Newspaper Archive of
The Western Star
Coldwater, Kansas
March 30, 2006     The Western Star
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March 30, 2006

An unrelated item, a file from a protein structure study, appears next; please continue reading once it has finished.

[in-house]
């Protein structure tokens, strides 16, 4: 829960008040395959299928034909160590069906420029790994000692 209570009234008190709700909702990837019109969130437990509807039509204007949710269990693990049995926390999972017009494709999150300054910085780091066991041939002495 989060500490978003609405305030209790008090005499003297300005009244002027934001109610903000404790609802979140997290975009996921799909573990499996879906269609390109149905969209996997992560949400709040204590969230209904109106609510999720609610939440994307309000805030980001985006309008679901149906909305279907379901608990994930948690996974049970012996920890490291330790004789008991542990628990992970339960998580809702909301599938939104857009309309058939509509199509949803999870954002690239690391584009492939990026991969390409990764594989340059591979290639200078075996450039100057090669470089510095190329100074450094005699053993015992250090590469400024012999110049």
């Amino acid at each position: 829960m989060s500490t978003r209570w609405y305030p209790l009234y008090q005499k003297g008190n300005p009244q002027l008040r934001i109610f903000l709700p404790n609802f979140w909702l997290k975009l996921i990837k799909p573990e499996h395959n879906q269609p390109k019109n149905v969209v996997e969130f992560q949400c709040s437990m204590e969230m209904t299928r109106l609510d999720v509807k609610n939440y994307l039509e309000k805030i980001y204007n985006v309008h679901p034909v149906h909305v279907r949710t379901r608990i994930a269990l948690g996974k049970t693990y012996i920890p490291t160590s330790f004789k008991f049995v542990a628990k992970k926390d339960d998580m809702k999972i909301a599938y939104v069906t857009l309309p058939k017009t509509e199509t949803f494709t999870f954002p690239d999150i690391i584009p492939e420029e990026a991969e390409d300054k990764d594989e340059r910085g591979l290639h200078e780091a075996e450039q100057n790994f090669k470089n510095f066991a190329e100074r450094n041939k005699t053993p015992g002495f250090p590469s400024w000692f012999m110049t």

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d> 120 YEARS AGO h From March 27, 1886 Star At the present time the city seems to be bored more than usual with mercantile peddlers and foreign printing house agents, hunting advertising, etc etc that would be worse than useless to those who patronize them; spectacle and jewelry ped- dlers, shin factory agents; and clothing drummers swarm the streets to the detriment of legiti- mate business men at home who pay the taxes; keep up the schools, the churches, support the poor; the newspapers, and contribute to the public good of the city and surrounding coun- try in hundreds of ways during the year. This county received $353.04 from the first semi-annual divi- dend of the state annual School Fund, which was apportioned to seven school district. Of this, Nescatunga district received the largest amount, $100.94. One of the partners in The Star, W.T. Lewis penned a"Long Farewell" in this week's paper, noting that he had "'disposed of my entire interest in The Star" to his panner, W.M. Cash. He ex- plained that his business in real estate and law had increased to the point he could no longer keep do~ eyerytlfingihe had been. The newspaper was 1he "'least remunerative." and lhcrc- for he got out of it to pursue his other business interests. A prairie fire from the north, burned eight or ten tons of hay for Mr. E.G. Huffman on Tues- day, also burned all the grass of several farms northeast of Reedcr. Vol. 1, No. 1 of the Nesca- tunga "Enterprise" has been re- ceived this week. The first issue is very neatly printed and it fairly sparkles with able editorial and choice local matter. Messrs. N.S. Mounts and P.O. Davis are the proprietors of the new paper, with T.E. Beck, publisher. In poli- tics, the "Enterprise" professes Republican faith. We wish the boys success financially, as they deserve for getting out a credit- able newspaper as it is in fact, the first newspaper Nescatunga . has ever shown up. Mr. W.A. Fancett and Mr. C.C. Figg, bothof Bardstown, Ky have bought out Goddard and Coleman, and propose to add dry goods and clothing to the stock of groceries in the store in Reader. These gentle- men are men of means, pleasant and agreeable, honest and in- dustrions, and will do a lively business. They will also carry a stock of agricultural implements. Last Saturday at about 1 o'clock p.m.-the alarm of fire was given on East Main, midin a few seconds there were hundreds of men with buckets of water crowding into the upper rooms of the Hungerford house where the fire started. The lower depart- ment of this buildillg is occupied by H.C. Finley as a meatmarket, and the upper story is used by the Merchants hotel for sleep- ing rooms. From the best infor- mation we could get, it seems that Mr. Finley had a rather hot fire below which heated the pipe even above the ventilator in the upper floor, and it farther ap- pears that a maRtess had by some mesnsheen thrown against the stovepipe up stairs and the mattress soon communicated the fire to other combustibles near by tilla threatening flame began to reach the roof. The fire was soon extinguished by the heroic work of our citizens, but it was a close call. Side-walks have been put down all over the city, and we now assume metropolitan airs. d:> 110 YEARS AGO From March 28, 1896 Star Next Wednesday is "All Fool's Day." The painting mania is spread- ing and if reports are true, half the town will have a nice, fresh coat of paint spread over it this spring. If the mania had broken out sooner there would -- have been no harm done. Henry Folk, the butcher, had a car-load of manufactured ice shipped in from Wichita this week, which he deposiled in his ice house. The car-load and freight cost him $108. Ice will be a luxury, this summer. The old Vicker's 2-slor.v building on the corner of Main St and Central Ave has been sold, and will be torn down and moved into the country. It is an old landmark, and was one of the first buildings erected in the city in the fall of'84. a 100 YEARS AGO % From March 30, 1906 Star Plenty of moisture. Oats are beginning to come up. The Coldwater schools will close on Friday, April 20. The graduating exercises will be held in the M.E. church on the evening of the last day. Baseball again. Frank Stout closes a five months' term of school in dis- trict No. 45, in Rumsey-tp to- day. Rev. W.T. Ward, the new M.E. pastor for Coldwater and Protec- tion, wig preach in Protection at 1 1 a.m. on next Sunday and at the M.E. church in this city at 8 p.m. Nick Pepperd succeeded in putting up an ice house full of ice during the recent cold spell. The Lenertz and Estill schools will hold a joint literary exercise on Friday of this week. d 90 YEARS AGO % From March 31, 1916 Star One day last week while E. W. Tucker was working the roads he had a very unfortunate expe- rience. He was driving a team of mules and a team of horses to a fresno, when the handle of the scraper struck a horse and both teams started to run. The driver held to the lines until the bits in the mules' mouths broke. The scraper was then pulled upon the team of horses, hamstring- ing both of them One of the hones may die and the other may be permanently crippled. Deputy Sheriff Geo. Wdliams is again improving his spare moments making, flower beds, trimming trees and otherwise beautifying things about the courthouse yard. The Bethel Sunday school, southeast of this city, continues in various ways to show the genuine Christian spirit. The school is now having a cozy little home built for Grandma Huff, who lives in that neighborhood. The term of school in the Bethel, or Duckworth, district, Miss Mabel Hargrove teacher, closed yesterday with a splen- didprogram and an ice cream supper in the evening. Miss Hargrove is one of the success- ful teachers of the county. The Coldwater school board announce that plans for next year's term of school have prac- tically been completed, as far as the employment of teachers is concerned. All but two of the required number of teachers (15) have been employed. The Avilla school will close on Friday ofnexl week. The Sali Fork school, having an 8 months" tentL will not close until April 21. Protection will begin tomor- row and for8 days give special attention to lhe matter of clean- ing up the town. The merchants will provide free "movies," also a number of lectures on various subjects. The enterprise on the part of the Protection merchants is commendable. Today, Friday is the last day of school at Reeder. A program will be given there tonight. S0 YEARS AGO % From April 2, 1926 Star On last Saturday night a gentle rain set in, and during the night snow began to fall, and, for three days there was scarcely a let-up, the snow being accom- panied by a strong wind from the northeast. The snow drifted badly, in many places the drifts reaching a depth of from three to five feet. Only in wheat fields were there was considerable trash on the ground, did much snow remain on the ground where it fell. The roads in all di- r ons were so badly blocked with snowdrifts that travel in any manner has since been grefftly hindered. The western end of the Englewood branch had no mail on Tuesday, owimg to the inabil- ity of the passenger train to get farther than Belvidere. A snow )low and two engines cleared the track on Wednesday afternoon. Wdford Betzer advertises this week new Chevrolets cars as low as $510, and the half-ton truck (chassis only) for just 395. The Coldwater Coyotes mo- tored to Waynoka, Okla the lat- ter part of last week and entered the basket bali tournament there. They were defeated in the sec- ond round by the Alva "Tiger Bills" the score being 35 to 29. It is reported that, in the sourtheastern part of this county, the snow storm the first of this week was particularly se- vere on livestock. In some places the snow drifted to a depth of ten to 12 feel it is said. Some enormous icicles were formed at the eaves of a few roofs in town on Tuesday and Wednesday. Did you see the avalanche of snow and ice which overhung the eaves of the Coldwater National Bank Build- ing at the war ofthe postoffice? d 70 YEARS AGO % From April 3, 1936 Star Thursday, April 9, is to be the "big" day for seed growers and buyers in Comanche and adjoin- ing counties. A county-wide seed show will be held in Coldwater that day. Harold Murphy has been employed as permanent Coun .ty Agent for Comanche Coun .ty. The Coldwater and Protection ciD' basket ball teams will play in the C.H.S. auditorium on next Tuesday evening. April 7. for the benefit of Herman Se)Trit. Coldwaler high school alhlete. who is still in S1. Anthony's hos- pilal in Dodge Cily. suffering from a serious bone which will take many months to effect a cure. All of the girls in Fredal Butcher's Girl Scout patrol, the Pleiades, met at her home Tues- day evening, March 24, for a taffy pull. Each gift brought a small pan of the ingredients. " While waiting for the taffy cool, music and games were played. a 50 YEARS AGO % From March 30, 1956 Star One of the major business changes in Coldwater in the last decade is the purchase by Vic- tor P. Burton of J.W. Brewer's drug business add fixtures, Mr Burton taking over the manage- ment of the store Monday of this week. (The article goes" on to chronicle the establishment and successive selling amt reselling of several drug stores in (continued on page 7) COLDWATER Antioch CommunityChurch Home 582-2045 Sunday School 10 a.m. Sunday Worship 10:45 a.m. Weekly Home Bible Studies Assembly of God Mike Biatdfley, Pastor. 582-2463 Home 582-2128 Sunday School 9:15 a.m. Sunday Worship. 10:15 a.m. Sun Eve Worship 6 p.m. Wedne~:lay Worship 6 p.m. Southern Baptist Church Ken Pttzer, Pastor 582-2404 Sunday School 10 ELm. Sunday Worship 11 a,m. Sun Eve Worship 7 p.m. First Christian Church Chat Mendert~l, Pastor 582-2312 Churd Office 582-2440. Sunday School 9:30 a.m, Sunday Worship 10:30 a.m. Sun Youtn Groq~ ' 6 p.m. Wed Bible Study 7 p.m. United Methodist Church Sue Talbot, Pastor 582-2132 Home 582-21.76 Sunday School 9:45 a,m. Fellowship Time 10:30 a.m. Sunday Worship 11 &m. Sunday Evening Senior High Youlh Group 1st, 3rd, & 51h Suhday 4:30 p.m. Junior High Youth Group Mnt p.m. Sunday Bible Study 6 p.m. Wednesday Kings' Kids Fades 3, 4, & 5 5 p.m. Prayer and Medtation Service 1st Wednesday 6:30 p.m. Wednesday Choir Practice7:30 p.m. 1st Sat. Men's Study Bkfst. 7 a.m. Holy Spirit Catholic Church Fr Maurice Curnming~ Church 528-2154 Saturday E~ming Mass 5 p.m. First Presbyterian Church Sunday Wo~hip 11 a.m. Sa'x~y Sdloot .9:45 a.m. -PROTECTION Christian Church Anckew Evans, Patio 622-4141 Church 622-4259 Sunday School 9:30 a.m. Sunday Worship 10:30 a.m. Wed. Mgld Youlh Group 7 p.m. Wed. prayer lime 9 p.m. Rrst Baptist Church Mark Slattery, Pastor 622-4430 Church 622-4386 Sunday Sdmol 9:46 a.m. Sunday Worship 11:00 a.m. Wed. Bible Study 7:00 p.m. Mennonite church Dd Regier, Pastor 622-4499 Church 622-4342 Sunday Scho~ 9:45 a.m. Sunday Worship 10:45 a.m. Wed. Adult &You~ ,Smvk~ 7 p.m. United Methodist Church Dennis Carter, Pastor 622-4513 Home 622-4244 Sunday ~ 10 a.m. Sunday Won~p 10:50 a.m. WILMORE Wilmors Federated Church Sue Talbol, Paslor 582-2132 Home 582-2176 Swxlay Worship 9:30 &m. Wednesday Bible Study 7:30 p.m. Worship at the Church of Your Choice